I spent nearly all day on the phone trying to get a prescription for Procardia — a standard, not new, not special, blood pressure medication. I have to take it in three doses because I don’t have a stomach and capsules simply don’t work. They told me three months of it would cost me $275, except they also said that ONE month would be a mere $29.00.
“What?” I said. “That doesn’t make any sense. Why would one month cost thirty dollars, but three cost $275?”
Suddenly, there was a long pause and he said, “Can you hold please? I need to check something.” By now, of course, I had the supervisor. And suddenly he stopped being a clerk and realized that this really DIDN’T make any sense.
A few minutes later, he says, “Uh, sorry about that. It’s actually $87 for three months, but you might get it cheaper if you use a coupon.”
Long pause. “That’s it? You’ve been beating me up about this for hours and it’s just “Oops, sorry. Little calculation error there.”
More silence. “Well, is there anything else I can help you with?”
“No,” I said. “I think you’ve done more than enough already.”
I knew this was going to be bad, but wow, what a bummer.
I expected this to be a troubled beginning. Anytime you sign on for year one of a big project like this, you know it is going to be messy. It might even get ugly. But this is pretty much what I expected, but I had hoped to delay the hysteria for another couple of months.
No such luck. I hate changing medical plans but this plan offers a lot of benefits I haven’t had before and it’s free. That is — medically speaking — a double whammy on the plus side. We really need those benefits and the money we don’t have to pay each month. It makes a big difference, so I’m dealing with it. I just hope they don’t kill me.
However. This plan is brand spanking new and this is also its first month as a functional program, so a lot of providers have never heard of it — unless they are already part of the UMass network. Since dentists were never part of UMass’s program, I needed to make a dentist appointment and nobody knew nothing about anything.
Let me start by saying there are not a lot of dentists in this area. This whole county has too few family doctors and a genuine scarcity of dentists. Although I have great benefits with this plan, the problem is finding a dentist that actually takes their insurance because Medicare (Advantage or not) doesn’t pay them anything near what they normally get for their services. My problem is I need my teeth cleaned and I have a broken tooth that needs something done with it. I’m not sure what, but that’s why I need a dentist.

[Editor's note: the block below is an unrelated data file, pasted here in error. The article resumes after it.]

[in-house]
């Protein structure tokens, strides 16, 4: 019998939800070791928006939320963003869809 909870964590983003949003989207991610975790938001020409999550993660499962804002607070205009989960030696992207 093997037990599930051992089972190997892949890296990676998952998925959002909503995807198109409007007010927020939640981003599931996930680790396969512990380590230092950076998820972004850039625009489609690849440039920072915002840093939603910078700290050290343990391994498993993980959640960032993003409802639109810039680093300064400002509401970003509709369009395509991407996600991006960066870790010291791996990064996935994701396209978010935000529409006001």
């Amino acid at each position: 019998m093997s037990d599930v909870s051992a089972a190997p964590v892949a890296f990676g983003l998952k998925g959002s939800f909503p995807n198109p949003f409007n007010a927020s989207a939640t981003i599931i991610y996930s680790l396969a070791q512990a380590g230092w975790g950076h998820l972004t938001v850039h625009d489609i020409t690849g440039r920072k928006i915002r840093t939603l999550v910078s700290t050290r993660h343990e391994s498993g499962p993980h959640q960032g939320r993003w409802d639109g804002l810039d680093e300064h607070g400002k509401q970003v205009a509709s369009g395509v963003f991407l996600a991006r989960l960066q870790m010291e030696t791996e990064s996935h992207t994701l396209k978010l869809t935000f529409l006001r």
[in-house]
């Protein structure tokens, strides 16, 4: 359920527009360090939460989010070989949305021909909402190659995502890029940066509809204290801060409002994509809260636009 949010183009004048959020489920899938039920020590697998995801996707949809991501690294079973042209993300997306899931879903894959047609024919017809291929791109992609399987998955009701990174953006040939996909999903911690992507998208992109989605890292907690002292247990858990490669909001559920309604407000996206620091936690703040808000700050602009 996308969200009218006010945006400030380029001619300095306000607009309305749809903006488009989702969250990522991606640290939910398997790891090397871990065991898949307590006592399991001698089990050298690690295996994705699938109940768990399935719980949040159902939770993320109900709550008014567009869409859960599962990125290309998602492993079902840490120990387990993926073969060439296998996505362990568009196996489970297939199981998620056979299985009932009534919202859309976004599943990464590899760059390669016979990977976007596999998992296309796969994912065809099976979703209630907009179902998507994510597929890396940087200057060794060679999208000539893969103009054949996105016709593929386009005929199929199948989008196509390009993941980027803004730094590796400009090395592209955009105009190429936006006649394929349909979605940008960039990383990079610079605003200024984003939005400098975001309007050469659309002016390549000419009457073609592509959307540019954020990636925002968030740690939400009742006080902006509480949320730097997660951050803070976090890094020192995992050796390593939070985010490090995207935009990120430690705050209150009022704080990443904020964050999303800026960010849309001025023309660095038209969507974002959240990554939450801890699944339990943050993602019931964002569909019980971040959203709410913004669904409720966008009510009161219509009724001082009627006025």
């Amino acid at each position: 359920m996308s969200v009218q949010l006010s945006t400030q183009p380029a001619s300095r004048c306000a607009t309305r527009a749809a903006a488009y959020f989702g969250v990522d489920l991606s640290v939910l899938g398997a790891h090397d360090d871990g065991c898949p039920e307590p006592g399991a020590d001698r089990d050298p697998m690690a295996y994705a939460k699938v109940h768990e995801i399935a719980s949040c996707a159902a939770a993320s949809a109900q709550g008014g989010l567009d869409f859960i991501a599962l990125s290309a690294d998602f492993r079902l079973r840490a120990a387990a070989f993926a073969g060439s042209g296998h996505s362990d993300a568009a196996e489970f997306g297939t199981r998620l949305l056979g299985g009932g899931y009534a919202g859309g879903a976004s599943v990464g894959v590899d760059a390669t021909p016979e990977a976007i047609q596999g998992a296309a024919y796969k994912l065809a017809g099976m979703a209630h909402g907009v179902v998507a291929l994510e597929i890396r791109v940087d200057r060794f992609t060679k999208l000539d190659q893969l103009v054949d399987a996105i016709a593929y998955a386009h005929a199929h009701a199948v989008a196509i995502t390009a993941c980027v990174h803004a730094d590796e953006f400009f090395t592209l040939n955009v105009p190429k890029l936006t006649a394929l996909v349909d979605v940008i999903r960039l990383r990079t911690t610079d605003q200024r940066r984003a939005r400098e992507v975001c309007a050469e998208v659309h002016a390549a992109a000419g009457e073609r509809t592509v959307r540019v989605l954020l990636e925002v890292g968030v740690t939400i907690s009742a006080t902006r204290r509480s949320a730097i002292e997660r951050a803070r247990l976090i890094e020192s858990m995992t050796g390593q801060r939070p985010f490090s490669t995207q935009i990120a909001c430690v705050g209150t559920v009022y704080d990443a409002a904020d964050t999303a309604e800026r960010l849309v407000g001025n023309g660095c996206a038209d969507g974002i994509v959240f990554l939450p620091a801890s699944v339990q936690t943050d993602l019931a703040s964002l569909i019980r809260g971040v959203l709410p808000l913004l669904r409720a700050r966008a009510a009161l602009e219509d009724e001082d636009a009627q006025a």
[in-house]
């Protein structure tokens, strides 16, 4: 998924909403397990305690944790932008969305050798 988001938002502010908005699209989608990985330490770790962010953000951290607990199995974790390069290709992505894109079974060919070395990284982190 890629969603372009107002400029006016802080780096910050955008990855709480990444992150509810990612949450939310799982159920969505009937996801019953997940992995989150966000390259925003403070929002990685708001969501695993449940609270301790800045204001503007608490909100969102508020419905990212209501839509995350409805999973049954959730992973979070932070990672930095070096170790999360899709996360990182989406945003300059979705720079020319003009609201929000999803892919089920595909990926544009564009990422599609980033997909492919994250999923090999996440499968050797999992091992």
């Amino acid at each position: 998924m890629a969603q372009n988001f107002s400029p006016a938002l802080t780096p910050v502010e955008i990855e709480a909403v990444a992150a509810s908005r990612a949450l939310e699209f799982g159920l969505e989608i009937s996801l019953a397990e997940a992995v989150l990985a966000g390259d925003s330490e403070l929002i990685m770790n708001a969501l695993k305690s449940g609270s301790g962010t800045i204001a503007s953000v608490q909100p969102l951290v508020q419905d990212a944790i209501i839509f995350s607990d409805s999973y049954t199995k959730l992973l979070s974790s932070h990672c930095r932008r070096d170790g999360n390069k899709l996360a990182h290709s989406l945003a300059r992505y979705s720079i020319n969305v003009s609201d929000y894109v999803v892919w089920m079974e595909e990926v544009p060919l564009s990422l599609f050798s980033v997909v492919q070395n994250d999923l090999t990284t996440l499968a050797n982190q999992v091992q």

The company running the show isn’t actually UMass but a separate organization who run medical groups. They are located in (sigh) Alabama, so when I try to tell them where I need the dentist to be, they have no idea where I live or what is nearby versus what is at the most distant possible point.
And then, there’s the minor detail that no one has heard of this plan before because it’s new and just started at the beginning of January. I’ve spent hours on the phone calling dentists that are on the New Hampshire border while we are on the opposite side of the state on the Rhode Island border. Eighty-five miles is a long voyage for a dental cleaning. Or, they only deal with people in nursing homes. Or only children younger than 17. Or they don’t know if they accept the insurance and have no way of checking because the people who answer the phones can make or change appointments, but have no clue about anything else.
Remarkably — three hours later — I have an appointment. In February. In Milford which is just a few miles away. Maybe it will be okay. I really badly want it to be okay.
I knew it was going to be like this. I hoped it would be easier. I should have known better. This sort of this is never easy. I’m really going to miss BlueCross — especially their customer service which was great — maybe the very best part of their service. If only it wasn’t so expensive!